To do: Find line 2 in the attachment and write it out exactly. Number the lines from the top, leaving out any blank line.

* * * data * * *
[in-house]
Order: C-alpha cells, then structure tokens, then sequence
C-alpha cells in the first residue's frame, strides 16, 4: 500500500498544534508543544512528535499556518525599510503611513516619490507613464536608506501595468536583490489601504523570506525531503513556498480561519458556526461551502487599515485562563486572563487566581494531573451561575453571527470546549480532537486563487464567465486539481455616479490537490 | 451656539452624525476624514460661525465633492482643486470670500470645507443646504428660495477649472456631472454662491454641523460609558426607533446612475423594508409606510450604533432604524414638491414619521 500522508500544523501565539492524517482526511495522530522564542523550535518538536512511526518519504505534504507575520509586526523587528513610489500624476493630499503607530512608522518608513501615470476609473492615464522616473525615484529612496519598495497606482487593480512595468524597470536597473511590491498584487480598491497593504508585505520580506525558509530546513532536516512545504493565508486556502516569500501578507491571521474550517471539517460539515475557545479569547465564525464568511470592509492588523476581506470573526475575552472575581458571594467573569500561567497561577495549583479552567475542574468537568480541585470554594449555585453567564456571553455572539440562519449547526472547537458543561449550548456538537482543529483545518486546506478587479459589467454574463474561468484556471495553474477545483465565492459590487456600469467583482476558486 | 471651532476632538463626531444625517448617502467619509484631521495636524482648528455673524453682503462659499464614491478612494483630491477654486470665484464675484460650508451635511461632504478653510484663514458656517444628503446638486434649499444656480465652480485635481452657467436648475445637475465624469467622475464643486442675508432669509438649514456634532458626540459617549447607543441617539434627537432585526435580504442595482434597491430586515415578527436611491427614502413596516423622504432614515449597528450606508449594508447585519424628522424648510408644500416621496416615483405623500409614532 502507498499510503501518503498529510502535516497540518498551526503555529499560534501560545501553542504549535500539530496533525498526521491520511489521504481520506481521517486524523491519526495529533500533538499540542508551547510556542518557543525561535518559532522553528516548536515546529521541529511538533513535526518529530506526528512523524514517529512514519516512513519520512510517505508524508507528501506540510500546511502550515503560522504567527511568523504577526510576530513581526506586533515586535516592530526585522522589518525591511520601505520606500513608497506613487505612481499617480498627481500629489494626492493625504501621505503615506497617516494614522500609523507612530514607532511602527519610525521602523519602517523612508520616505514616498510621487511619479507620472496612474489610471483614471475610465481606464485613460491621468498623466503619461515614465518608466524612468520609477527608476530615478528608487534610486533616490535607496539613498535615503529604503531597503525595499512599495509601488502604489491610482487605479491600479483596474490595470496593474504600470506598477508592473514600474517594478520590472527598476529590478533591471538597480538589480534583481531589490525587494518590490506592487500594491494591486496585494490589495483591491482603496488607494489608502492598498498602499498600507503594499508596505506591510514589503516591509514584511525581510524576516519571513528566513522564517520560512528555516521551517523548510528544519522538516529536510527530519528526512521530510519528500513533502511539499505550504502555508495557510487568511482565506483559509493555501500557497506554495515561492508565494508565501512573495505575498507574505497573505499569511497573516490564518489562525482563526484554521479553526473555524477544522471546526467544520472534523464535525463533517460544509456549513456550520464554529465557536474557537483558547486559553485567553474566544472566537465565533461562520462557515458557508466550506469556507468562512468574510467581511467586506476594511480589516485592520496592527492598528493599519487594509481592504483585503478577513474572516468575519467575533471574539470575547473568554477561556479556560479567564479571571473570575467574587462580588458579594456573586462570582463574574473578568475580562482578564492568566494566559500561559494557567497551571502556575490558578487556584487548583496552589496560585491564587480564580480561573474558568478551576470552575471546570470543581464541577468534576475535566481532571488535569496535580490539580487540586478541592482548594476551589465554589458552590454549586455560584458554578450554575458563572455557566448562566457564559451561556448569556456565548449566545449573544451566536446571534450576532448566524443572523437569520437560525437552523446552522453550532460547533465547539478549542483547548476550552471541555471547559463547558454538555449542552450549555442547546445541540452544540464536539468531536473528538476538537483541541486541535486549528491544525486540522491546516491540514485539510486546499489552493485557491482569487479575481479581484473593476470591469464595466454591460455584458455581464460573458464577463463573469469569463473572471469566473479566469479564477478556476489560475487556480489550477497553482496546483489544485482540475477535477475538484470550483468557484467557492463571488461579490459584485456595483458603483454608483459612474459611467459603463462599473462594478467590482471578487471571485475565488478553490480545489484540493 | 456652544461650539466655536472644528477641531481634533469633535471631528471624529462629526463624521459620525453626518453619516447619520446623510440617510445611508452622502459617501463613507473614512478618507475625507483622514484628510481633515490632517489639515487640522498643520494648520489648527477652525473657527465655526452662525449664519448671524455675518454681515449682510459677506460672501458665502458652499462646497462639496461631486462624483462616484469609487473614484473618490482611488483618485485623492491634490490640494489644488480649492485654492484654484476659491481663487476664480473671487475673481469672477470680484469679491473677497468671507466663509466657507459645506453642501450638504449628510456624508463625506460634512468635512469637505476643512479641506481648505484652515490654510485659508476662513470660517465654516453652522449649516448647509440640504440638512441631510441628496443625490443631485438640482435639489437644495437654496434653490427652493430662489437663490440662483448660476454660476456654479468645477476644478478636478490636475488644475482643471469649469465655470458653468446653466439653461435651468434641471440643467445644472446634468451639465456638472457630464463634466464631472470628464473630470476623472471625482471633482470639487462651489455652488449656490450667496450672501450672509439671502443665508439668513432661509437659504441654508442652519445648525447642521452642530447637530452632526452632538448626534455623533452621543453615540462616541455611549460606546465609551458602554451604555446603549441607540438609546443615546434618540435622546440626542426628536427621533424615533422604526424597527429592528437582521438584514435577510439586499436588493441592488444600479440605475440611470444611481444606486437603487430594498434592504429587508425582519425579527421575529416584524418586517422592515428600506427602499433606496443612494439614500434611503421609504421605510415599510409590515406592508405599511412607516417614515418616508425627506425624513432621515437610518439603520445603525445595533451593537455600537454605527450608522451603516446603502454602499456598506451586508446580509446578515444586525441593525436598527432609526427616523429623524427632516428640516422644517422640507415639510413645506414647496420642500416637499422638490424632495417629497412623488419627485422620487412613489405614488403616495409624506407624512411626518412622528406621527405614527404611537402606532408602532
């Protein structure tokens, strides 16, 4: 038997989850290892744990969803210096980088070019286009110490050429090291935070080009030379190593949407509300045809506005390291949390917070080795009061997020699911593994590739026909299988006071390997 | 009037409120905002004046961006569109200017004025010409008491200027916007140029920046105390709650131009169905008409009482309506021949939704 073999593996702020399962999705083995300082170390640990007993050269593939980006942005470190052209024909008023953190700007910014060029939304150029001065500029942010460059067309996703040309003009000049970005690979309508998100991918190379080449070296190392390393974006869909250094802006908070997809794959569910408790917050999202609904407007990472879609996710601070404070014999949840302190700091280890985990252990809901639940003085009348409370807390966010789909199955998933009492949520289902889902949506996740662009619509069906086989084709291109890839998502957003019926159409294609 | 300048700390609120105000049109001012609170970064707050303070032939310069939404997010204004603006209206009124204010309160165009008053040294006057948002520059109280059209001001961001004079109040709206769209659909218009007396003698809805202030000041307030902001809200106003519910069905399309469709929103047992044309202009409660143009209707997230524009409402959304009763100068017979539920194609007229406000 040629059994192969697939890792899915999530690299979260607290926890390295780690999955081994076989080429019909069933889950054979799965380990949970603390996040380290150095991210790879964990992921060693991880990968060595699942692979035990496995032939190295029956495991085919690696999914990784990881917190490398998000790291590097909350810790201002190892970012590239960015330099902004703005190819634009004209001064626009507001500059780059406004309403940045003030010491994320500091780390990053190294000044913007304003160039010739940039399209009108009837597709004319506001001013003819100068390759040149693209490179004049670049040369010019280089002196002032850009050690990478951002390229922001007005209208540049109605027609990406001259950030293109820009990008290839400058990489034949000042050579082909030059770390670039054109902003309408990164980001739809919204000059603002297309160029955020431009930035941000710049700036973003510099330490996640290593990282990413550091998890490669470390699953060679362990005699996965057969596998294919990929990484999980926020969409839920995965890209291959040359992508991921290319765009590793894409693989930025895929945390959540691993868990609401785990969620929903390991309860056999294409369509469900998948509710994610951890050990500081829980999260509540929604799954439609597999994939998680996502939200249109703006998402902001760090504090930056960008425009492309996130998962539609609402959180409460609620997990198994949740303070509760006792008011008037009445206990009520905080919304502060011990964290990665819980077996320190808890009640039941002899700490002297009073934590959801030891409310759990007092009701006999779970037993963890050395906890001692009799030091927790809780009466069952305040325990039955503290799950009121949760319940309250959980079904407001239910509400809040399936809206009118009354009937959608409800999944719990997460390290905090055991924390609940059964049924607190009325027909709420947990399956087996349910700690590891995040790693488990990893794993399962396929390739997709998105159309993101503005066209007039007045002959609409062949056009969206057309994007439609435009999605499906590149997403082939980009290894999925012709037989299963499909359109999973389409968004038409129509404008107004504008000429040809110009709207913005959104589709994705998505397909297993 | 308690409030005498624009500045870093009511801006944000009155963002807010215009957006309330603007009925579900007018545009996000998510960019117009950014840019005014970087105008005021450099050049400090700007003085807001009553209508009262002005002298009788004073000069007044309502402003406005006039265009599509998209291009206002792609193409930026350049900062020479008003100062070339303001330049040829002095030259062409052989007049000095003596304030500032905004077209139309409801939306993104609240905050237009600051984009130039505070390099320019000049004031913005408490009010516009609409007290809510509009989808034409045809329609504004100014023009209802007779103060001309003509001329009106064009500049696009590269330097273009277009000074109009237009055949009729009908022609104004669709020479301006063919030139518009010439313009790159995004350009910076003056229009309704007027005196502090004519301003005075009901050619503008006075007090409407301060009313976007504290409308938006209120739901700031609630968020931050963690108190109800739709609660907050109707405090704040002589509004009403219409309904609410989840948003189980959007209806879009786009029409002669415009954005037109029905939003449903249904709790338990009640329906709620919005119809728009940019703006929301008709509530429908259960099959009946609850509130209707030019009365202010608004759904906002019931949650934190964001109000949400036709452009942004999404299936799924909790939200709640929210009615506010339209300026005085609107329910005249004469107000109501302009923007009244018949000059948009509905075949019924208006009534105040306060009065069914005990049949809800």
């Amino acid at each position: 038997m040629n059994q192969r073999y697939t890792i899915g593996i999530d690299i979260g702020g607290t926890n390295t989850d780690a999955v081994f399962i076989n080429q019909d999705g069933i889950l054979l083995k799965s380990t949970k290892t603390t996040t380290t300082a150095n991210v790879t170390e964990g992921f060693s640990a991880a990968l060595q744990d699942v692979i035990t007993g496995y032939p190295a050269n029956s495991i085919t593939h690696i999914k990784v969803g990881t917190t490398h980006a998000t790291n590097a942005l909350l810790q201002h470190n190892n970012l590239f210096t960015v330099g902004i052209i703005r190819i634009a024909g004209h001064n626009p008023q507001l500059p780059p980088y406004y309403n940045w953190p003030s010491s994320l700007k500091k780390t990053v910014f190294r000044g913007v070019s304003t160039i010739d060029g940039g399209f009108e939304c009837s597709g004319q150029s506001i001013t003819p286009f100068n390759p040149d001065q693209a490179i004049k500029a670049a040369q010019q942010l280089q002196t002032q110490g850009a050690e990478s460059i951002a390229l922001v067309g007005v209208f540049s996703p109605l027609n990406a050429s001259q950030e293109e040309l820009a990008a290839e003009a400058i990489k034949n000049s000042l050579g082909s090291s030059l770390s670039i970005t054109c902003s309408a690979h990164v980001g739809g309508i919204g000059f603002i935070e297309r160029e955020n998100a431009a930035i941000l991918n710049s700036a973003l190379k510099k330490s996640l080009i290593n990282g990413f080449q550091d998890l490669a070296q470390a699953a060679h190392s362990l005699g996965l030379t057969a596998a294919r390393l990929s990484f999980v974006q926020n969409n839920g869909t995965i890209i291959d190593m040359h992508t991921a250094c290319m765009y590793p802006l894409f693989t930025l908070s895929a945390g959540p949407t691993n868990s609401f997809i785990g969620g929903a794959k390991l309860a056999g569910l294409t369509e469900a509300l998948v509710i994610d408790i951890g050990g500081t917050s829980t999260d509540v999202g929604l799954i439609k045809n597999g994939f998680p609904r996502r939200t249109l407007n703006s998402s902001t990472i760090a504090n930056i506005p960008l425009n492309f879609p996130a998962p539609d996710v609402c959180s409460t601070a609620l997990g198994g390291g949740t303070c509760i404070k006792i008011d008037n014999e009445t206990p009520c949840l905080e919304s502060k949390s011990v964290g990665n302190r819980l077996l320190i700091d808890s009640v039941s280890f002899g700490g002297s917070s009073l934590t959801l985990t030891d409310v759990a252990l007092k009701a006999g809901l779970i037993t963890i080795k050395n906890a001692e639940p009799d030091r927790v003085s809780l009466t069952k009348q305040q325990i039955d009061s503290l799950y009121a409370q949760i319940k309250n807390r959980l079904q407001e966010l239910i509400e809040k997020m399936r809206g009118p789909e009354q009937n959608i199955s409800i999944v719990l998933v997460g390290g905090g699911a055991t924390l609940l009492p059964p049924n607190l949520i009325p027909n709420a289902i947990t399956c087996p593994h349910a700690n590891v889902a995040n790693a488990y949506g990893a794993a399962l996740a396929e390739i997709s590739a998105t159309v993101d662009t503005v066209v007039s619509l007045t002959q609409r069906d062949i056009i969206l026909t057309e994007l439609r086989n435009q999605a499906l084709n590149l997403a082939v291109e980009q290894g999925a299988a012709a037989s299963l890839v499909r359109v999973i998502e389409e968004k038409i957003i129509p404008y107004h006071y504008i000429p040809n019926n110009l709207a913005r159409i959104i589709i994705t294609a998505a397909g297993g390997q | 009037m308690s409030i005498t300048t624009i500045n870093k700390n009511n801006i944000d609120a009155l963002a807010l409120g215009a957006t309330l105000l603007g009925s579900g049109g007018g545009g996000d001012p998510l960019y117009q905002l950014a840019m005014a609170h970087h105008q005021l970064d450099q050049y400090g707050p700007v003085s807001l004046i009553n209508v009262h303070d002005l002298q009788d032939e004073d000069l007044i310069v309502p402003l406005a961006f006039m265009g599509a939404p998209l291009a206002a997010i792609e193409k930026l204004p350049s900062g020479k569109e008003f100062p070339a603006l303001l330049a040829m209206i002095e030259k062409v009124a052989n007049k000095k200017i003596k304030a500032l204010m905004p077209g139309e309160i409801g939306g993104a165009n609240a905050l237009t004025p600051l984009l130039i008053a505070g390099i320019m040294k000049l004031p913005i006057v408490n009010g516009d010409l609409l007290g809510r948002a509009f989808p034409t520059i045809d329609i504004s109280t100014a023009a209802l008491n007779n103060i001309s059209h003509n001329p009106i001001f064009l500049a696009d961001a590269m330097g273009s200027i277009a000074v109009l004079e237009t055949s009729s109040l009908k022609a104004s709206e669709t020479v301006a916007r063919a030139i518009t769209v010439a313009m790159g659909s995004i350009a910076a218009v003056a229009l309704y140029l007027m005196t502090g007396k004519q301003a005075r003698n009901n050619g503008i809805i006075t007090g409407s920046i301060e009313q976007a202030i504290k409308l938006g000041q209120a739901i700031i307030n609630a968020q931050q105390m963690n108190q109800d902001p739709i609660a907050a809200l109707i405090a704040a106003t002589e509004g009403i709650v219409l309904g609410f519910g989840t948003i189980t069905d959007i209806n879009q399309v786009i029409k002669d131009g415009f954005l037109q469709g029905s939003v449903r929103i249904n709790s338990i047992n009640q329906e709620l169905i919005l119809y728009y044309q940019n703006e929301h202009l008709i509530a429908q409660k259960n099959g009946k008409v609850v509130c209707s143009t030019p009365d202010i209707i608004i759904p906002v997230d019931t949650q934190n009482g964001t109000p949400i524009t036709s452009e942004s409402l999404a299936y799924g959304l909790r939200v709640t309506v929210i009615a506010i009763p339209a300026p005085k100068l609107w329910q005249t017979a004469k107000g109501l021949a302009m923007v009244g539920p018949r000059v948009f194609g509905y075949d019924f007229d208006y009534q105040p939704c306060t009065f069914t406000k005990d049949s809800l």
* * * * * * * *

Order: C-alpha cells, then structure tokens, then sequence